Dust devil touches down in Brooklyn park

Dust Devil Touches Down in Brooklyn Park

A dust devil descended upon Brooklyn's McCarren Park on August 10, surprising local residents who were out enjoying the sunshine. A few onlookers ran toward the small twister that touched down in Williamsburg, a neighborhood known for its "hipsters." Michael Gambale, who captured this video, cautioned, "No, don't go in the middle!"

According to the official definition of a dust devil from the National Oceanic and Atmospheric Administration (NOAA), it's a "small, rapidly rotating wind that is made visible by the dust, dirt or debris it picks up. Also called a whirlwind, it develops best on clear, dry, hot afternoons."
Gambale told Mother Jones that he was just relaxing in the park with friends when it occurred. "It was amazing," he said. "I had my ... double rainbow' moment."​

As for the guy who ran into the middle of it? "He just got all dusty," Gambale says.

Other crazy weather in Hawaii:
13 PHOTOS
Rainbow falls plus Tropical storm Iselle and Hurricane Julio
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Dust devil touches down in Brooklyn park
Rainbow Falls in Wailuku River State Park, Hilo, Hawaii (Photo by Visions of America/UIG via Getty Images)
Amazing sight here in Hilo, HI. The Wailuku River rose 13 feet in just 12 hours, says @WXmel6. http://t.co/i253kQSnXA
Rainbow Falls in Hilo is raging in the wake of #Iselle (via @weatherchannel): http://t.co/bEL6CHt7D8 http://t.co/GNKUoRFJFD
NOAA satellite loop of Tropical Storm Julio taken on Wedesday, August 6, 2014. Both Julio and Hurricane Iselle are heading for Hawaii in an unusual one-two punch of Pacific tropical storm systems.
NOAA's GOES-West satellite captured this image of a very active Eastern and Central Pacific, hosting three tropical cyclones (from left to right) Genevieve, Iselle and Julio.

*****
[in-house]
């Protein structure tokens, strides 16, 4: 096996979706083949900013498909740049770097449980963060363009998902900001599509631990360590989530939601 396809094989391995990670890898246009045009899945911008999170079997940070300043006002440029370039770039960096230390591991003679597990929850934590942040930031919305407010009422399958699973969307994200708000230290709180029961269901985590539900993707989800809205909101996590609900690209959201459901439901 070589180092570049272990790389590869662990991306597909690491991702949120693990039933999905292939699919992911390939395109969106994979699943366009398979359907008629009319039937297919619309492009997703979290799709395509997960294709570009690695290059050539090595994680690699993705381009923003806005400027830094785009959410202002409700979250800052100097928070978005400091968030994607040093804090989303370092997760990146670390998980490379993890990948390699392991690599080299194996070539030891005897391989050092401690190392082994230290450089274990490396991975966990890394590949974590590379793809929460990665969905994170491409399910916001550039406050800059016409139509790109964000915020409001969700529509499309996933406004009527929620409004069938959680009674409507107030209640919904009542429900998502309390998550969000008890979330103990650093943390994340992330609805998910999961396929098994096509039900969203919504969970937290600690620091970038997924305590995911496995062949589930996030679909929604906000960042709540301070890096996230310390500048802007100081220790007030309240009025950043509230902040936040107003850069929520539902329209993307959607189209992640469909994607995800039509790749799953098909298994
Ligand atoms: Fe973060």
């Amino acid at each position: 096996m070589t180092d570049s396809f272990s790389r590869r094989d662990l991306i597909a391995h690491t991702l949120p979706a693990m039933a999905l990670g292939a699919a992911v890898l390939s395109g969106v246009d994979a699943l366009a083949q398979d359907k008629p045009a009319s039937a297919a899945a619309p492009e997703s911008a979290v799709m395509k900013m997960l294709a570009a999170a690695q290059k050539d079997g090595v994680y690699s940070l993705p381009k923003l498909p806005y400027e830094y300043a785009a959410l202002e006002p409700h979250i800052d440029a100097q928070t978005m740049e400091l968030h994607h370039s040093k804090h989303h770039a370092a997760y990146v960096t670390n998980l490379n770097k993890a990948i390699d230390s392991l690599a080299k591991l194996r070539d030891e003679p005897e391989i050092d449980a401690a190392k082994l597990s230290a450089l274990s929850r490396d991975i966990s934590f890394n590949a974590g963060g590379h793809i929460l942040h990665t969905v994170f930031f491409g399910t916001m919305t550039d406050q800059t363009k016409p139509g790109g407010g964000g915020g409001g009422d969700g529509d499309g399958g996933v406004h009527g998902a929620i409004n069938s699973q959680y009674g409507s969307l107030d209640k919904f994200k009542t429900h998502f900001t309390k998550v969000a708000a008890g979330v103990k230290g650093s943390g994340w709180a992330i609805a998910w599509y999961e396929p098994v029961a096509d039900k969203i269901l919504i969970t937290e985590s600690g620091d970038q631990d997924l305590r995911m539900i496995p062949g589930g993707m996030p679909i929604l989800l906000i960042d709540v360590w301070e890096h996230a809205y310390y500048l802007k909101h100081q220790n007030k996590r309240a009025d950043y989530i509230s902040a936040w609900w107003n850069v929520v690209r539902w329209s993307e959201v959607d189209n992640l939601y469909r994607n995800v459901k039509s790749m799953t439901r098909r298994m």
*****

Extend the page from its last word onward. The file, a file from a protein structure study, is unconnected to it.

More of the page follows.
NOAA satellite loop of Hurricane Iselle and Hurricane Julio taken on Wednesday, August 6, 2014. Both are heading for Hawaii in an unusual one-two punch of Pacific tropical storm systems.
NASA’s Terra satellite captured this natural-color image of Hurricane Iselle over the Pacific Ocean at 10:40 a.m. Hawaiian daylight time on August 4, 2014.
UNITED STATES - AUGUST 6: In this handout provided by the National Oceanic and Atmospheric Administration (NOAA) from the GOES-East satellite, four separate weather system (L-R) Halong, Genevieve, Iselle, and Julio are tracked in the Pacific Ocean off the west coast of the United States pictured at 0z on August 6, 2014. High pressure from the North is forcing Hurricane Iselle, with top winds of 85 miles and Hurricane Julio, with winds of 75 mph towards the islands of Hawaii. (Photo by NOAA via Getty Images)
NOAA satellite loop of Hurricane Iselle and Hurricane Julio taken on Thursday, August 7, 2014. Both are heading for Hawaii in a rare case of back-to-back hurricanes for Hawaii. Iselle will be the first hurricane to hit Hawaii in 22 years.
NOAA satellite loop of Hurricane Iselle and Hurricane Julio taken on Wednesday, August 6, 2014. Both are heading for Hawaii in an unusual one-two punch of Pacific tropical storm systems.

NOAA satellite loop of Hurricane Iselle and Hurricane Julio taken on Thursday, August 7, 2014. Both are heading for Hawaii in a rare case of back-to-back hurricanes for Hawaii. Iselle, expected to make landfall Thursday night, will be the first hurricane to hit Hawaii in 22 years.

On Aug. 5, the Visible Infrared Imaging Radiometer Suite (VIIRS) sensor on the Suomi National Polar-orbiting Partnership (NPP) satellite captured natural-color images of both Iselle and Hurricane Julio en route to Hawaii. This image is a composite of three satellite passes over the tropical Pacific Ocean in the early afternoon.
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